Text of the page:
Day 2 ended with a functional buck converter and a wish to implement feedback so that the converter maintains steady output across a range of inputs. Generally, output voltage of previously made buck converter directly depends on circuit input voltage and the duty cycle (DC) of NE555's output signal:
- increase in DC-> increase in output voltage (with constant input voltage)
- decrease in DC -> decrease in output voltage (with constant input voltage)
- increase input voltage -> increased output voltage (with constant DC)
- decrease input voltage -> decreased output voltage (with constant DC)
In both cases, problem boils down to controlling DC. In the previous circuit, that was controlled by the potentiometer made of R3/R4 that governs charge/discharge interval of capacitor C1. So the problem can be further reduced to controlling the resistance through the two paths:
- charge path: R1 -> R3 -> D2
- discharge path: D1 -> R2 -> R4
With this knowledge, theoretical approach would be to set our threshold (voltage that we want on the output), then compare it to current output voltage, and finally manipulate resistance in one of the paths (e.g. voltage is higher than threshold -> increase the resistance in discharge path) to change output voltage-
Few iterations got me to a circuit that implements the logic above which I tested in simulation ( with both 12V and 8V input voltage)
(decreasing C4 at output is here just because i decreases simulation time significantly)
Building up on the circuit from day 2, feedback is taken from output and passed into the instrumentation amplifier to be compared with reference voltage. Ideally, reference voltage is what we'd like to get at the output.
Reference voltage is derived with a help of zener diode, to allow for flexible input voltage (this simulation uses reference of 4.6V, in reality, this well be slightly above 5V). This reference and buck output are then fed into the instrumentation amplifier with gain 3, such that every difference between output voltage an the reference is tripled on the output.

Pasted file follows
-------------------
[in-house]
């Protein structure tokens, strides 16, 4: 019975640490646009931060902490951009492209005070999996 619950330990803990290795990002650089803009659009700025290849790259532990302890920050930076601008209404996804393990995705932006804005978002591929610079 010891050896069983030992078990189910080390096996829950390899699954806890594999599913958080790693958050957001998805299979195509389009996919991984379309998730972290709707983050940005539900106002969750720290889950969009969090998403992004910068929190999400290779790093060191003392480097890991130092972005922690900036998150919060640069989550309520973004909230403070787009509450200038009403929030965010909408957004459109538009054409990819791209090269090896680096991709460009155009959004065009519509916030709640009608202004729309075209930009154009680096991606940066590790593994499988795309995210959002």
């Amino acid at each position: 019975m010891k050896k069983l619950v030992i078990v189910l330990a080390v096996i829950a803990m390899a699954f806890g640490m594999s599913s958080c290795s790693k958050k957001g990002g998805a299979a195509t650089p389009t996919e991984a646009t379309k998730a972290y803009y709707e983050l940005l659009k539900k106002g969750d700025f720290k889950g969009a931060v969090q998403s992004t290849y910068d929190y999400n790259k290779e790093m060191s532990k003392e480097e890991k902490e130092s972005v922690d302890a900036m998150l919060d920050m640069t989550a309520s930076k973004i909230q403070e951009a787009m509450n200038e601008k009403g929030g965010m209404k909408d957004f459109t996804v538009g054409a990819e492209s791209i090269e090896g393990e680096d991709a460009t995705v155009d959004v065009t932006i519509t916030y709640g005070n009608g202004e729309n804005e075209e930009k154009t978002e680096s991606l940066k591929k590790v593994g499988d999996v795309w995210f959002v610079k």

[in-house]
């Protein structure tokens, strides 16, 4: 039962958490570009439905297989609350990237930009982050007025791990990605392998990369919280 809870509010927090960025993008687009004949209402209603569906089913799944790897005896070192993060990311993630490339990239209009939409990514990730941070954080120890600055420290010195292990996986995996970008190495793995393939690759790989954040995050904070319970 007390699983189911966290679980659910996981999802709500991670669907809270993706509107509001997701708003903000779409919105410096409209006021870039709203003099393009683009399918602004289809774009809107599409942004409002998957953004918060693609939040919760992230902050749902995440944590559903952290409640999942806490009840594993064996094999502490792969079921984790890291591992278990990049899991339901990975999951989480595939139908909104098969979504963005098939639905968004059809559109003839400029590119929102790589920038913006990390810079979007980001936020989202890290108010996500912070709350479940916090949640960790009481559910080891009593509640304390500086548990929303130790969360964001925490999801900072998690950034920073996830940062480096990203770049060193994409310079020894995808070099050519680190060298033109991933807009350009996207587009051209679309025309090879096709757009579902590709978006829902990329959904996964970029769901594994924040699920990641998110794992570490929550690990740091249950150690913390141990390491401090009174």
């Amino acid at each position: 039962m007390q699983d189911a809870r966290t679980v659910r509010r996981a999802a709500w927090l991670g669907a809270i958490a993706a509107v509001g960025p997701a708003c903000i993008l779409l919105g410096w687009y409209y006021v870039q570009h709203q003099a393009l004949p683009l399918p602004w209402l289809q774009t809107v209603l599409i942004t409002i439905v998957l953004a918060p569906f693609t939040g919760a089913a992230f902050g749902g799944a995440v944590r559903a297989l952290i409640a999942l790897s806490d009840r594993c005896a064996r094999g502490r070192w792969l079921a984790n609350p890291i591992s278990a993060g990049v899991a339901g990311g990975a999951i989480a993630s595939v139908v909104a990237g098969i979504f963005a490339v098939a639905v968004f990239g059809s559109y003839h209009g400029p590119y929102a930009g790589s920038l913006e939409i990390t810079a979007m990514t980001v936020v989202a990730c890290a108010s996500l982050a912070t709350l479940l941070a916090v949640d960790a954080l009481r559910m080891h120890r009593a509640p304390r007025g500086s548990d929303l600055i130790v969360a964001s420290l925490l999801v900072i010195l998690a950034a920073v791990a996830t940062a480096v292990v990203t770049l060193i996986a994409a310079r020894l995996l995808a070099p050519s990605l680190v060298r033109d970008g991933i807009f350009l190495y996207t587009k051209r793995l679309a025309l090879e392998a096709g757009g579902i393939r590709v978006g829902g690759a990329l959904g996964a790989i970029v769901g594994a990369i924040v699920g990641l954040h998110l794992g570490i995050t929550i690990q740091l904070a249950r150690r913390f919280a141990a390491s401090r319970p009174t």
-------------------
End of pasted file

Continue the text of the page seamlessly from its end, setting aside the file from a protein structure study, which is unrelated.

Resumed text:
Amplifier output (Vref above) is used to drive N-FET connecting C1 to the ground over 150ohm resistor. This provides an additional discharge path for the C1 that can be activated independent of discharge pin on NE555.
Originally, I arrived to this circuit following the idea from above, trying to manipulate resistance of discharge path for C1 capacitor.
I now realize that I got what looks the be desired outcome, but the principle of work is different. C1 is most often discharged only through FET, as FET gets to open independent of the discharge pin on NE555 (seen in the last bump). In doing so, we do not manipulate total resistance of discharge path, but instead provide an additional discharge path outside of charge/discharge cycle governed by NE555. The problem I can see here is that when FET opens and essentially shorts C1 to GND, NE555 output is pulled high. This in term causes buck output to raise, which through feedback and amplifier should increase the output of the amplifier, driving the FET to close even more and keep C1 shorted.
But it still works?
Apparently, but I think it's because I messed up the wiring and swapped the inputs on amplifier. So as the output voltage nears the reference, amplifier output grows and vice versa.
I think I'll give this another go with lessons learned...